I’ve been experimenting with putting ads on one of my local media sites. Last week, I wrote about my experiment of putting ads on Boca Digest. As you would have expected, the ads aren’t providing much return.
There are two reasons for this. For one, Google ads generate about 2 cents for 1000 visitors, which is terrible. But I can’t blame it all on Google, as I haven’t worked on the site in over a year and it gets very little traffic.
So my experiment is ending in failure.
But I’m not ready to give up. There must be a better way to monetize local media.
There is a future in local media. I know it. Here’s why…
- We need it – Everyone lives somewhere and everyone wants to be connected to their community.
- Search opportunity – Google loves to reward local. The “news” section can drive tons of traffic to local sites and there are great opportunities for local-based articles such as “best burger places in *insert city here.*
- Enjoyable content – Who doesn’t like reading stories of local business owners or local events?
Okay great, so we know there’s an audience for local, but we also have seen this movie before. Facebook killed newspapers. Social media destroyed advertising. It’s no longer sustainable.
So what are the options?
A few weeks ago I discovered a company called Whereby.us. It’s a media platform that owns 5 local media sites.
I read on Crunch Base that they raised a little more than $2M and that they were also profitable with 30% margins.
How is this possible?
I found the network of their local media sites and I started obsessively researching.
Like I said, they own 5 websites.
- The New Tropic (Miami)
- The Evergrey (Seattle)
- The Bridgeliner (Portland)
- Pulptown (Orlando)
- The Incline (Pittsburgh)
I looked at their entire portfolio of websites, and I didn’t see any advertising on them. I did see a subscribe button but generally speaking, a subscription wouldn’t produce revenue results that would generate a 30% margin.
I needed to know more. How are they monetizing?
I figured it out.
Whereby.us created their own self serving ad platform. The ads are served on a morning newsletter. They created a solution to their own problem and now they are bringing the product to market.
The product is called Letterhead.
Letterhead is a self serving ad network which allows local business owners to buy their own ads. With letterhead, advertisers can literally shop for different advertising packages.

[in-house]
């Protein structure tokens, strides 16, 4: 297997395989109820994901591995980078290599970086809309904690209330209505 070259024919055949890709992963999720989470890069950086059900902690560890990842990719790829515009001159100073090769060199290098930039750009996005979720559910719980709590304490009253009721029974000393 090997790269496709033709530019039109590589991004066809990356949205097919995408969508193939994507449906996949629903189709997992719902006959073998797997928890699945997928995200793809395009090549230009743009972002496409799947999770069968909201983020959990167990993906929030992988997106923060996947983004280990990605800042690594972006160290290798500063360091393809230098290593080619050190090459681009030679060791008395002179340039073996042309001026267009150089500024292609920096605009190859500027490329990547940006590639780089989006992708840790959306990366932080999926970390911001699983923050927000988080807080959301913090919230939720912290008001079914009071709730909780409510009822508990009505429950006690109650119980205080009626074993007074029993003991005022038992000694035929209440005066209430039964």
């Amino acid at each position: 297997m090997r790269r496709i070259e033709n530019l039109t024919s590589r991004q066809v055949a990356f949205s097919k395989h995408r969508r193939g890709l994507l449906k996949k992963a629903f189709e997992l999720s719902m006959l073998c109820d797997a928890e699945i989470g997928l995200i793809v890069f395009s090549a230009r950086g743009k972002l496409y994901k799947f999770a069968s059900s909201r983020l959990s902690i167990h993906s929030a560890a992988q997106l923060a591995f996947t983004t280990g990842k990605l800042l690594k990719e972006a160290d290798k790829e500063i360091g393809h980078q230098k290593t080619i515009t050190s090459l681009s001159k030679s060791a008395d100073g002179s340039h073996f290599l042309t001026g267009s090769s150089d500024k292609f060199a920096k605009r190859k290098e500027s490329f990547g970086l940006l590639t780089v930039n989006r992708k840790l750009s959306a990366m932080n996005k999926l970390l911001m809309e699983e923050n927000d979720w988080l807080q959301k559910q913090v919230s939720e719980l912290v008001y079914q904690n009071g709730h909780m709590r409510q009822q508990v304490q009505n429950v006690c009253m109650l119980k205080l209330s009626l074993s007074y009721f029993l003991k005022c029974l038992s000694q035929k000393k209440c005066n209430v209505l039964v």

In addition, the advertiser can generate their own ads and insert their own copy with a simple UX that walks the buyer right through the process. Letterhead than creates a widget that inserts that ad directly into the daily newsletter.
The reality is that newsletters provide much better advertising than websites.
The audience is much more direct, so a newsletter ad will almost always generate better results for the advertiser, especially in terms of clicks and conversions.
Moreover, the content creator can charge more because the ads perform better.
If Google adwords can generate 2 cents per 1000 pageviews, email ads can generate $45 per 1000 pageviews. What a drastic difference.
Here’s an example.
On The New Tropic, which is a blog / daily newsletter all about Miami, there is a store where advertisers can shop around for different options. So if I owned a local business in Miami, and I wanted to buy an add, I can simply go to the “store” and purchase my own package.
Let’s say I wanted to buy a single ad, (the first option) I would click the “buy” button, and then the program would walk me through the process of creating my ad and I would pay for it directly through the software.
The software would also provide me with a backend dashboard so I can see how many clicks and impressions my ad received.
No sales reps. No paperwork process. No back and forth with the design approval of the banner ads. It’s direct to consumer advertising for newsletters.
It’s brilliant. I love it.
My Conversation with Chris from Letterhead
I had a great zoom call on Wednesday with Chris Adamo, who is head of sales for letterhead. I’m excited about what they are building and I’m going to give letterhead a try.
First, I’ll use it for Boca Digest. That site has a small email list, but Boca Raton is exploding with growth. I lived in Boca / Ft. Lauderdale for 10 years and I know it is a vibrant community with lots of support for local businesses. I think there’s a huge market there.
If it works, I will see if I can make this happen on YourBoulder as well.
I also had a short conversation with Chris about the opportunity to invest in letterhead. Obviously I need to learn more, but I don’t see any reason to think that local email newsletters won’t continue to grow.
It’s a great solution and from what I can tell, a great company.